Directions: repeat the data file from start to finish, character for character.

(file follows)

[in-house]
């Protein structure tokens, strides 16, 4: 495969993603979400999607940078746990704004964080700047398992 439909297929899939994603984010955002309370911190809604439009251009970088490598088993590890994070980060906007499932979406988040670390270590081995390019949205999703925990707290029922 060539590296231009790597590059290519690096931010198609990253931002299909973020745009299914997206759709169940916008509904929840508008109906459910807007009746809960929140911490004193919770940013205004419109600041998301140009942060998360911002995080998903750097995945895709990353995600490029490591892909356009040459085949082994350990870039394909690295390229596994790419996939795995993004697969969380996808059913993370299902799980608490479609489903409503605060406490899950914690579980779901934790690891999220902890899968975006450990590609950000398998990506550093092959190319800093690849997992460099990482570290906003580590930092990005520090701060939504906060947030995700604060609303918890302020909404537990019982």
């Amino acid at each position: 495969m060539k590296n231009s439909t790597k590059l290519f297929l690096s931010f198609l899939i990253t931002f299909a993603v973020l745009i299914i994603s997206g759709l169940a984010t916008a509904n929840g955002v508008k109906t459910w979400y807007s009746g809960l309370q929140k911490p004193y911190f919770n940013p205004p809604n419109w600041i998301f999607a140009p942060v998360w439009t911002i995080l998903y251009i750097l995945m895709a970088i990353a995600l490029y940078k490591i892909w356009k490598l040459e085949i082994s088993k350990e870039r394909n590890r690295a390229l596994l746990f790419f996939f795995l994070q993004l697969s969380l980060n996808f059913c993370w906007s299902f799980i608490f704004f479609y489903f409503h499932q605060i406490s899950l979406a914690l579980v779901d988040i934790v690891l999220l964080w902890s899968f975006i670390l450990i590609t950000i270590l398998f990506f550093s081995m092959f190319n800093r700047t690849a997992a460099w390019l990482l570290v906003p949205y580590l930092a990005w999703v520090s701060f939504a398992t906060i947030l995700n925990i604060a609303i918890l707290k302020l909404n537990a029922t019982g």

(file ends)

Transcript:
[in-house]
């Protein structure tokens, strides 16, 4: 495969993603979400999607940078746990704004964080700047398992 439909297929899939994603984010955002309370911190809604439009251009970088490598088993590890994070980060906007499932979406988040670390270590081995390019949205999703925990707290029922 060539590296231009790597590059290519690096931010198609990253931002299909973020745009299914997206759709169940916008509904929840508008109906459910807007009746809960929140911490004193919770940013205004419109600041998301140009942060998360911002995080998903750097995945895709990353995600490029490591892909356009040459085949082994350990870039394909690295390229596994790419996939795995993004697969969380996808059913993370299902799980608490479609489903409503605060406490899950914690579980779901934790690891999220902890899968975006450990590609950000398998990506550093092959190319800093690849997992460099990482570290906003580590930092990005520090701060939504906060947030995700604060609303918890302020909404537990019982």
């Amino acid at each position: 495969m060539k590296n231009s439909t790597k590059l290519f297929l690096s931010f198609l899939i990253t931002f299909a993603v973020l745009i299914i994603s997206g759709l169940a984010t916008a509904n929840g955002v508008k109906t459910w979400y807007s009746g809960l309370q929140k911490p004193y911190f919770n940013p205004p809604n419109w600041i998301f999607a140009p942060v998360w439009t911002i995080l998903y251009i750097l995945m895709a970088i990353a995600l490029y940078k490591i892909w356009k490598l040459e085949i082994s088993k350990e870039r394909n590890r690295a390229l596994l746990f790419f996939f795995l994070q993004l697969s969380l980060n996808f059913c993370w906007s299902f799980i608490f704004f479609y489903f409503h499932q605060i406490s899950l979406a914690l579980v779901d988040i934790v690891l999220l964080w902890s899968f975006i670390l450990i590609t950000i270590l398998f990506f550093s081995m092959f190319n800093r700047t690849a997992a460099w390019l990482l570290v906003p949205y580590l930092a990005w999703v520090s701060f939504a398992t906060i947030l995700n925990i604060a609303i918890l707290k302020l909404n537990a029922t019982g």